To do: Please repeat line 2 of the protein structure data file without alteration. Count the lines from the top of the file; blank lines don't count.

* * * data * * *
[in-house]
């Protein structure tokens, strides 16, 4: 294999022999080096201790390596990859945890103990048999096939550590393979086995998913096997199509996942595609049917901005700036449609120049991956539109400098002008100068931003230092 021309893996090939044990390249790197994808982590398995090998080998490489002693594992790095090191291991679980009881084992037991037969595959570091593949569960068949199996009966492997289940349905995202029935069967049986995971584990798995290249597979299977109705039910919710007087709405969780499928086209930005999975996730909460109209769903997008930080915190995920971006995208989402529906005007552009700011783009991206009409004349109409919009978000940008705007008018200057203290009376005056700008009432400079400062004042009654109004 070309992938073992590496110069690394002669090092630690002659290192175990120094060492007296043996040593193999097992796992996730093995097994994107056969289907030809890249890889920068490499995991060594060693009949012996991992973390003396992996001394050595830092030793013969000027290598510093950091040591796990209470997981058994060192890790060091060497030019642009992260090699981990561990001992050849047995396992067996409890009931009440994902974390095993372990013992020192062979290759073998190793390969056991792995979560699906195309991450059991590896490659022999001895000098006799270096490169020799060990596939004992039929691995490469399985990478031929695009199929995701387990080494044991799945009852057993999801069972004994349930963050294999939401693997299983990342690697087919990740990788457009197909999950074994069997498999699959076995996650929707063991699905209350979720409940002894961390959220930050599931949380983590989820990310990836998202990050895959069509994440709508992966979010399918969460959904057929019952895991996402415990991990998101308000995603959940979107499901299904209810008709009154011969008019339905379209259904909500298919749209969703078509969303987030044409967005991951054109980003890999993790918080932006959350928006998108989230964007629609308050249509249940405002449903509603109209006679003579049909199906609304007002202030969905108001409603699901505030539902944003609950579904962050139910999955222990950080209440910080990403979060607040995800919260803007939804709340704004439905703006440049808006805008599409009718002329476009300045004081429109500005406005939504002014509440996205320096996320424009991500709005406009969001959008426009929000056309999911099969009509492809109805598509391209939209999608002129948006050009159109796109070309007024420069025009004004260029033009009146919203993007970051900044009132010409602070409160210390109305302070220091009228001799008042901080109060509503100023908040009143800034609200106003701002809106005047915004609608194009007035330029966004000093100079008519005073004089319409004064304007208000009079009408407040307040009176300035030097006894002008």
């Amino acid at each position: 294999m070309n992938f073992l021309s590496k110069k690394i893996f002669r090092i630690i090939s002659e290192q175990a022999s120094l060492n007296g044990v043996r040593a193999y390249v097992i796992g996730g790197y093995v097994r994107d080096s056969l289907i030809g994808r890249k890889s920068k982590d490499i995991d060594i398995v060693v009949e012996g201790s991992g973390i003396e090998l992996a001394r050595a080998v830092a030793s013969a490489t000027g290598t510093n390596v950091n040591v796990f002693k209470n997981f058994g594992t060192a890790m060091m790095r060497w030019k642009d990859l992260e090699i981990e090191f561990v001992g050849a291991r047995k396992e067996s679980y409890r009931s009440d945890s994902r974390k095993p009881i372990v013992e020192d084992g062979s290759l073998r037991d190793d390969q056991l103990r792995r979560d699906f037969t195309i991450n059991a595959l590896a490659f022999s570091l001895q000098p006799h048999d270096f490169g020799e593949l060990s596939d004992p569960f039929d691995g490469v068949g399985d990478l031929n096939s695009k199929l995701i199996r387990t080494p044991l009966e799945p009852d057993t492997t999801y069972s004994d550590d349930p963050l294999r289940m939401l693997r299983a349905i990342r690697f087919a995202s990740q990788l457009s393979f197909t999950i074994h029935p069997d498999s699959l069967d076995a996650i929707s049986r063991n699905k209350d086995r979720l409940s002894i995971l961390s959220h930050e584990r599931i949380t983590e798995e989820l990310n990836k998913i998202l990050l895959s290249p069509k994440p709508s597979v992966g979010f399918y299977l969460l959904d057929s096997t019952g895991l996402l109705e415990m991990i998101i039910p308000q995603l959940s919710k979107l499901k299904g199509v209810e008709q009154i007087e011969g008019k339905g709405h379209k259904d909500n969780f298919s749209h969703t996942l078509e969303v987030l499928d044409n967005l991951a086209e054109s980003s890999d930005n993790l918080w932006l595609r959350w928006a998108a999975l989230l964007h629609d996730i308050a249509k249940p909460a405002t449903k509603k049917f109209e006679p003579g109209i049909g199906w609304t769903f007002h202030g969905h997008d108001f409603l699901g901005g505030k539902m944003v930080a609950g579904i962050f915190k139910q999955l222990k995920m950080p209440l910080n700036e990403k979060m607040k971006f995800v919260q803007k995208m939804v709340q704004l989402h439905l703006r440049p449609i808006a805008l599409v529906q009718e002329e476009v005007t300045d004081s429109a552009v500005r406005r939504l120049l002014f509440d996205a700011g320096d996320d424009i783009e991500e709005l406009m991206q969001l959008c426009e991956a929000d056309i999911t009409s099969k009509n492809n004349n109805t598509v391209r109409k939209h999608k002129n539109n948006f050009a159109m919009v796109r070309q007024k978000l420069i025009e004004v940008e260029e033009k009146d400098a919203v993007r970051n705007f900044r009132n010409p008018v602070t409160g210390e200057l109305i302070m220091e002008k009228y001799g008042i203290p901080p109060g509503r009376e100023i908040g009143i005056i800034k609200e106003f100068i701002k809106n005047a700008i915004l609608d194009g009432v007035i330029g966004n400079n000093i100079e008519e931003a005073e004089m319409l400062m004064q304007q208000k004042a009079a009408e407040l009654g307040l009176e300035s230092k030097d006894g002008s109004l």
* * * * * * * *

């Protein structure tokens, strides 16, 4: 294999022999080096201790390596990859945890103990048999096939550590393979086995998913096997199509996942595609049917901005700036449609120049991956539109400098002008100068931003230092 021309893996090939044990390249790197994808982590398995090998080998490489002693594992790095090191291991679980009881084992037991037969595959570091593949569960068949199996009966492997289940349905995202029935069967049986995971584990798995290249597979299977109705039910919710007087709405969780499928086209930005999975996730909460109209769903997008930080915190995920971006995208989402529906005007552009700011783009991206009409004349109409919009978000940008705007008018200057203290009376005056700008009432400079400062004042009654109004 070309992938073992590496110069690394002669090092630690002659290192175990120094060492007296043996040593193999097992796992996730093995097994994107056969289907030809890249890889920068490499995991060594060693009949012996991992973390003396992996001394050595830092030793013969000027290598510093950091040591796990209470997981058994060192890790060091060497030019642009992260090699981990561990001992050849047995396992067996409890009931009440994902974390095993372990013992020192062979290759073998190793390969056991792995979560699906195309991450059991590896490659022999001895000098006799270096490169020799060990596939004992039929691995490469399985990478031929695009199929995701387990080494044991799945009852057993999801069972004994349930963050294999939401693997299983990342690697087919990740990788457009197909999950074994069997498999699959076995996650929707063991699905209350979720409940002894961390959220930050599931949380983590989820990310990836998202990050895959069509994440709508992966979010399918969460959904057929019952895991996402415990991990998101308000995603959940979107499901299904209810008709009154011969008019339905379209259904909500298919749209969703078509969303987030044409967005991951054109980003890999993790918080932006959350928006998108989230964007629609308050249509249940405002449903509603109209006679003579049909199906609304007002202030969905108001409603699901505030539902944003609950579904962050139910999955222990950080209440910080990403979060607040995800919260803007939804709340704004439905703006440049808006805008599409009718002329476009300045004081429109500005406005939504002014509440996205320096996320424009991500709005406009969001959008426009929000056309999911099969009509492809109805598509391209939209999608002129948006050009159109796109070309007024420069025009004004260029033009009146919203993007970051900044009132010409602070409160210390109305302070220091009228001799008042901080109060509503100023908040009143800034609200106003701002809106005047915004609608194009007035330029966004000093100079008519005073004089319409004064304007208000009079009408407040307040009176300035030097006894002008």